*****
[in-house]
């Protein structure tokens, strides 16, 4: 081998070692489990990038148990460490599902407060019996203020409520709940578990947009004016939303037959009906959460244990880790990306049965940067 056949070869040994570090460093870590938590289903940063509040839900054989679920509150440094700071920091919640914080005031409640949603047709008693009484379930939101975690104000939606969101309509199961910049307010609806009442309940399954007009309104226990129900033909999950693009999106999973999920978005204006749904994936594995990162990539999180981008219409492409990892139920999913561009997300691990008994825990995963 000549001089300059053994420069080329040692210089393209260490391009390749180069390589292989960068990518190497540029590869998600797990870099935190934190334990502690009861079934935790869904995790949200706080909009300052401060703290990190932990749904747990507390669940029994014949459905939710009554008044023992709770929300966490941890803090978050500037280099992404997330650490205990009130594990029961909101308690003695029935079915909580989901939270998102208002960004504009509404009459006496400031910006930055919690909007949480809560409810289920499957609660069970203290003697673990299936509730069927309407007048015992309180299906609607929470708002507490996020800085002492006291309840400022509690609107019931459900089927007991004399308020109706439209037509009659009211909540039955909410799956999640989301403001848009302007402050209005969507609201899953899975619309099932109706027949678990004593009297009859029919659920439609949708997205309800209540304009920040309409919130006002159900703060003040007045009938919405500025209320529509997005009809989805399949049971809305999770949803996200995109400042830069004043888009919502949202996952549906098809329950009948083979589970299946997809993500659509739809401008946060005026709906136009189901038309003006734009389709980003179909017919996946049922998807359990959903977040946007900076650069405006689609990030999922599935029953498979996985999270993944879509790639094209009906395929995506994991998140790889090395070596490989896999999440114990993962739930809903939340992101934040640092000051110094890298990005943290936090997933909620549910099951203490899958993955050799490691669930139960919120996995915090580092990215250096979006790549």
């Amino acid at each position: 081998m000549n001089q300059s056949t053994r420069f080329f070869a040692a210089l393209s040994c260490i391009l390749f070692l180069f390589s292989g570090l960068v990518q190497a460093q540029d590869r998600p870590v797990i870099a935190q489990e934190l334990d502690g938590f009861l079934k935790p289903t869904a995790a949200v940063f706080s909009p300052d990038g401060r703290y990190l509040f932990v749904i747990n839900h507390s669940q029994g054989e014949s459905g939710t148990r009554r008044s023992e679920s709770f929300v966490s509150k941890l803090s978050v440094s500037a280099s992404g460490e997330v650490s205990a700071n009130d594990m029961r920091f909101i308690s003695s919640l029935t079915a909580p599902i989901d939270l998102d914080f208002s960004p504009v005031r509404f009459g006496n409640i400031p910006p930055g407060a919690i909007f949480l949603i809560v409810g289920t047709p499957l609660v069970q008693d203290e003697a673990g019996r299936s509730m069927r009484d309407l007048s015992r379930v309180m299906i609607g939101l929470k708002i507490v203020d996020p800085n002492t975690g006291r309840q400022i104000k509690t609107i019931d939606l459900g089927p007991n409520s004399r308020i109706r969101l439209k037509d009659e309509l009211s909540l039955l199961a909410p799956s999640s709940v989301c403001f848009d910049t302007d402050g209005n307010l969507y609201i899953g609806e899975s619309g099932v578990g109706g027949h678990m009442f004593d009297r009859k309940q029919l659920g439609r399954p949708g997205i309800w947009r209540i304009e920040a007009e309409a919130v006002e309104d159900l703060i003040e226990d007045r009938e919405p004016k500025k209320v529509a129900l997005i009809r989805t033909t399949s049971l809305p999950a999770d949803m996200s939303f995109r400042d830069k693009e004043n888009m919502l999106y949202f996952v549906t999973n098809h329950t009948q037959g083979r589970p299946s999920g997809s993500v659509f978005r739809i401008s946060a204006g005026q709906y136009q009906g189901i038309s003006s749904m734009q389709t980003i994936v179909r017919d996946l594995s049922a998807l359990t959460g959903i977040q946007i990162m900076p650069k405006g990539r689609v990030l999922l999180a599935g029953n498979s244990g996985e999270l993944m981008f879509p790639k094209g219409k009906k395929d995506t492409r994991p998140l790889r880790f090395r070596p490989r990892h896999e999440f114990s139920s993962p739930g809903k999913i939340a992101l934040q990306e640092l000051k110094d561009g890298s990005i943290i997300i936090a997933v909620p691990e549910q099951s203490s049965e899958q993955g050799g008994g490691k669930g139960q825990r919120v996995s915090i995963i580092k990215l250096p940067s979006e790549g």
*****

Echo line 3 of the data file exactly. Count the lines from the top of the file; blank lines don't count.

């Amino acid at each position: 081998m000549n001089q300059s056949t053994r420069f080329f070869a040692a210089l393209s040994c260490i391009l390749f070692l180069f390589s292989g570090l960068v990518q190497a460093q540029d590869r998600p870590v797990i870099a935190q489990e934190l334990d502690g938590f009861l079934k935790p289903t869904a995790a949200v940063f706080s909009p300052d990038g401060r703290y990190l509040f932990v749904i747990n839900h507390s669940q029994g054989e014949s459905g939710t148990r009554r008044s023992e679920s709770f929300v966490s509150k941890l803090s978050v440094s500037a280099s992404g460490e997330v650490s205990a700071n009130d594990m029961r920091f909101i308690s003695s919640l029935t079915a909580p599902i989901d939270l998102d914080f208002s960004p504009v005031r509404f009459g006496n409640i400031p910006p930055g407060a919690i909007f949480l949603i809560v409810g289920t047709p499957l609660v069970q008693d203290e003697a673990g019996r299936s509730m069927r009484d309407l007048s015992r379930v309180m299906i609607g939101l929470k708002i507490v203020d996020p800085n002492t975690g006291r309840q400022i104000k509690t609107i019931d939606l459900g089927p007991n409520s004399r308020i109706r969101l439209k037509d009659e309509l009211s909540l039955l199961a909410p799956s999640s709940v989301c403001f848009d910049t302007d402050g209005n307010l969507y609201i899953g609806e899975s619309g099932v578990g109706g027949h678990m009442f004593d009297r009859k309940q029919l659920g439609r399954p949708g997205i309800w947009r209540i304009e920040a007009e309409a919130v006002e309104d159900l703060i003040e226990d007045r009938e919405p004016k500025k209320v529509a129900l997005i009809r989805t033909t399949s049971l809305p999950a999770d949803m996200s939303f995109r400042d830069k693009e004043n888009m919502l999106y949202f996952v549906t999973n098809h329950t009948q037959g083979r589970p299946s999920g997809s993500v659509f978005r739809i401008s946060a204006g005026q709906y136009q009906g189901i038309s003006s749904m734009q389709t980003i994936v179909r017919d996946l594995s049922a998807l359990t959460g959903i977040q946007i990162m900076p650069k405006g990539r689609v990030l999922l999180a599935g029953n498979s244990g996985e999270l993944m981008f879509p790639k094209g219409k009906k395929d995506t492409r994991p998140l790889r880790f090395r070596p490989r990892h896999e999440f114990s139920s993962p739930g809903k999913i939340a992101l934040q990306e640092l000051k110094d561009g890298s990005i943290i997300i936090a997933v909620p691990e549910q099951s203490s049965e899958q993955g050799g008994g490691k669930g139960q825990r919120v996995s915090i995963i580092k990215l250096p940067s979006e790549g």